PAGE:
The supreme court in Pennsylvania declared the boundaries of the state’s 18 congressional districts to be unconstitutional under that state’s constitution. Court battles are active throughout the country, most notably in North Carolina and Wisconsin.

The balance of power in the House of Representatives depends just as much upon legal wrangling as it does the electorate in 2018.

These days, the reflex of partisans in America is to alarm citizens that something is being taken away from them by every new twist in every political plot. We have reached an emotional depression as citizens where our reactions depend upon a shock. Instead of representing us, or competing over ideas, today’s politicians jab us with electricity to make us jump their way.

A radio ad might have a voice over like this:

If you are sick and tired of the politicians in your state’s legislature picking their voters, instead of the other way around, wait until the unelected judges do it.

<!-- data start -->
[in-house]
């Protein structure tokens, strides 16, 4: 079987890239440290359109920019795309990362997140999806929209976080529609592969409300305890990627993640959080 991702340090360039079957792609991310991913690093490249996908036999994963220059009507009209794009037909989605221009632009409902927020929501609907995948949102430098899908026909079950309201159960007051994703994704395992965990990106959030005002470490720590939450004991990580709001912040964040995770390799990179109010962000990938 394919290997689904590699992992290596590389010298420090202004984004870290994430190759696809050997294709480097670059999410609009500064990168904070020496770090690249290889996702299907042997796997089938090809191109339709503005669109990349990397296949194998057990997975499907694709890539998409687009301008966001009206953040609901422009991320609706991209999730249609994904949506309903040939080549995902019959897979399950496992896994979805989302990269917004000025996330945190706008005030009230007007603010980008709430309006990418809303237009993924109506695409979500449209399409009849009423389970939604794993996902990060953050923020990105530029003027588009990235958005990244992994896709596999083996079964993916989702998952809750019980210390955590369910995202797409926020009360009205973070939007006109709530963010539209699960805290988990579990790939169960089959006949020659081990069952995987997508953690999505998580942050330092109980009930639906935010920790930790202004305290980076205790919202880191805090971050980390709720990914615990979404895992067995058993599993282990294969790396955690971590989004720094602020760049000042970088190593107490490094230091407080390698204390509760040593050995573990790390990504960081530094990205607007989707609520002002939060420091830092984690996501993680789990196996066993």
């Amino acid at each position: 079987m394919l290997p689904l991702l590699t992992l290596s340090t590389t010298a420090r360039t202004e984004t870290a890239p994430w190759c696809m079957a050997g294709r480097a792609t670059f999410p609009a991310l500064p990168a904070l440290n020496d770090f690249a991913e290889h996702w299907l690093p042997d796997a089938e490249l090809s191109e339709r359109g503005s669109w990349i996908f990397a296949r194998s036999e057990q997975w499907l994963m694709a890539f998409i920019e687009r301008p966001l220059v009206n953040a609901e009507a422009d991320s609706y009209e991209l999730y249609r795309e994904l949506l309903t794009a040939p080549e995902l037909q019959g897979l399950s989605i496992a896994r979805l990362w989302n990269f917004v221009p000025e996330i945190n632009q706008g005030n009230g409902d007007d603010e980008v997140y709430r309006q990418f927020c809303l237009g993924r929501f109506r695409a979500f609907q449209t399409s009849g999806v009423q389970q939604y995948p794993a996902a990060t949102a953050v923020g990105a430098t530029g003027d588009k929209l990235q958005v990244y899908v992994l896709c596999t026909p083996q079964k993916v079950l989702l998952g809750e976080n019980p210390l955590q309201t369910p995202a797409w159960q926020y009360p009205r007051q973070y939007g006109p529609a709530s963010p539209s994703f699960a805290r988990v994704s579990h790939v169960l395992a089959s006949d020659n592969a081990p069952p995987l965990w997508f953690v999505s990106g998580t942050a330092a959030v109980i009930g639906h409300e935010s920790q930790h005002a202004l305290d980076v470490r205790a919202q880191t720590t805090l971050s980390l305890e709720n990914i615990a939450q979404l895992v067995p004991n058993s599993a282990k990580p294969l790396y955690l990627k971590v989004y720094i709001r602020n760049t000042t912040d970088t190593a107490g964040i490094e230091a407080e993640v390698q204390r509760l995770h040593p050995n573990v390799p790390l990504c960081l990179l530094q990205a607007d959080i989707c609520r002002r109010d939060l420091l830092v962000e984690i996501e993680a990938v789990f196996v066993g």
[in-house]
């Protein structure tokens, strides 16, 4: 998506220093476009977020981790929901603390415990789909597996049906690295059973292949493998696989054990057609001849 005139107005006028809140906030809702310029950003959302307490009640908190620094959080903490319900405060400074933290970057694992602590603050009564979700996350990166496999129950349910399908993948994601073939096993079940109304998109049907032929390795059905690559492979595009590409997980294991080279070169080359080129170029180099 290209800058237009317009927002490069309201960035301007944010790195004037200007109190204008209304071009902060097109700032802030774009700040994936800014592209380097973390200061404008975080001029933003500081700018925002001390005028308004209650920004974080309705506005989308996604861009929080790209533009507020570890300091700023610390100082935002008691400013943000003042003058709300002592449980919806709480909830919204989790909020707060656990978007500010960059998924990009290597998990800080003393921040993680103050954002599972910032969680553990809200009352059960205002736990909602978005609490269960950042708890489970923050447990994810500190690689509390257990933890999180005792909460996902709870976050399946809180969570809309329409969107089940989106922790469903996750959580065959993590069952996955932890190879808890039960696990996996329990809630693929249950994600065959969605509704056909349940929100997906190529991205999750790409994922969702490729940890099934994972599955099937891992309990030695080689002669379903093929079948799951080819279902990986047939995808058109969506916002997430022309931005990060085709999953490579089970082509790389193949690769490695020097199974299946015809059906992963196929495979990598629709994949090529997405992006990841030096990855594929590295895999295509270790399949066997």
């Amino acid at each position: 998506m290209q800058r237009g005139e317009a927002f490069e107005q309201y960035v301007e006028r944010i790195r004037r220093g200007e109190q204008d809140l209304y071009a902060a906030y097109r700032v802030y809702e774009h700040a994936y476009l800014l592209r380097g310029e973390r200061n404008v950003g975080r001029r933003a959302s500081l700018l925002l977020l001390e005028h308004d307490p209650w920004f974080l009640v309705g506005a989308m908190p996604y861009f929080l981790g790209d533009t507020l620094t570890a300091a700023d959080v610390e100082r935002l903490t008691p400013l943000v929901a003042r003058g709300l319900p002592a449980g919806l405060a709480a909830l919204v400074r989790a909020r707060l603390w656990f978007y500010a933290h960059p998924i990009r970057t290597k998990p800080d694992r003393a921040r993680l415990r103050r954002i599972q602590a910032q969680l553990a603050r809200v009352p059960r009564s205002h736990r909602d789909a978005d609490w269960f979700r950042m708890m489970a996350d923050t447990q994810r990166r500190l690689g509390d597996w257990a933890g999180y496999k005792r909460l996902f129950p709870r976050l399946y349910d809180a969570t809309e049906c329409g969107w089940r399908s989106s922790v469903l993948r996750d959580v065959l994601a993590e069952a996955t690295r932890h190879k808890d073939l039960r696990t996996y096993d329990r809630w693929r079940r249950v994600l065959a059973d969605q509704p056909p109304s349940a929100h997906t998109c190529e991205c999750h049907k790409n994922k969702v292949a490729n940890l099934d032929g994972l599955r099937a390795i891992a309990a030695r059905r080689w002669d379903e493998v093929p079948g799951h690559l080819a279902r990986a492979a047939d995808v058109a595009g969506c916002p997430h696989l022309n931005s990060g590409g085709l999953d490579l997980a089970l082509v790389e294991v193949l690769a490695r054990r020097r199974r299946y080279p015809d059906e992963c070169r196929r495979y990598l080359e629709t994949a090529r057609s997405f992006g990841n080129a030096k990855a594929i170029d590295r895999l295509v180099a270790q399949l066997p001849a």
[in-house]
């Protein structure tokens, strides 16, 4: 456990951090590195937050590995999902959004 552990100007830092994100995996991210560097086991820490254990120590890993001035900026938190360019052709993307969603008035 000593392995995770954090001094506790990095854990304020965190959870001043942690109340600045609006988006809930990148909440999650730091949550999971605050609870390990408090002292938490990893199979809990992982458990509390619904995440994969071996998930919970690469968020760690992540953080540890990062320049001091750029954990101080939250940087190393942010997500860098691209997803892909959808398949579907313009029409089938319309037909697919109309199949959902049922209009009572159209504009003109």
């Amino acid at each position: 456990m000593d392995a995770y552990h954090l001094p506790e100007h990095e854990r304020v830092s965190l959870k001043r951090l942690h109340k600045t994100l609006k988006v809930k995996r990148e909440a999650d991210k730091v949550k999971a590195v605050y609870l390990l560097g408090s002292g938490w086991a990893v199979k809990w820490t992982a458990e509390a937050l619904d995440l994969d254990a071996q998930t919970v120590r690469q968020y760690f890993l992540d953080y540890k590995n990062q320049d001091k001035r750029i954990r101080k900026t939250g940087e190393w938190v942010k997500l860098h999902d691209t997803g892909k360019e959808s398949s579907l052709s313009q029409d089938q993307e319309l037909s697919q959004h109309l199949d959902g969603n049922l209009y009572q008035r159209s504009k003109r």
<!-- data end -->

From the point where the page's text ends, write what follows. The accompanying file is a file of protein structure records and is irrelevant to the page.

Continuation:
Maybe not.

Maybe nothing is new.

Lawyers and cartographers employed by both political parties are, once again, testing theories to advantage their candidates in front of judges, throwing terms around such as “communities of interest” and “efficiency gaps” in order to persuade the courts that some maps are so unfair that they disenfranchise voters.

I’m going to pause my usual skepticism. I live and vote in one of the nation’s most gerrymandered districts — Maryland’s Third.

So, I’m like the Jim Carrey character who thinks he has a chance. On the other hand, there is this brief by Bill Watterson’s Calvin (named after a man who preached “predestination”) and Hobbes (named after a philosopher whose thoughts helped shape America):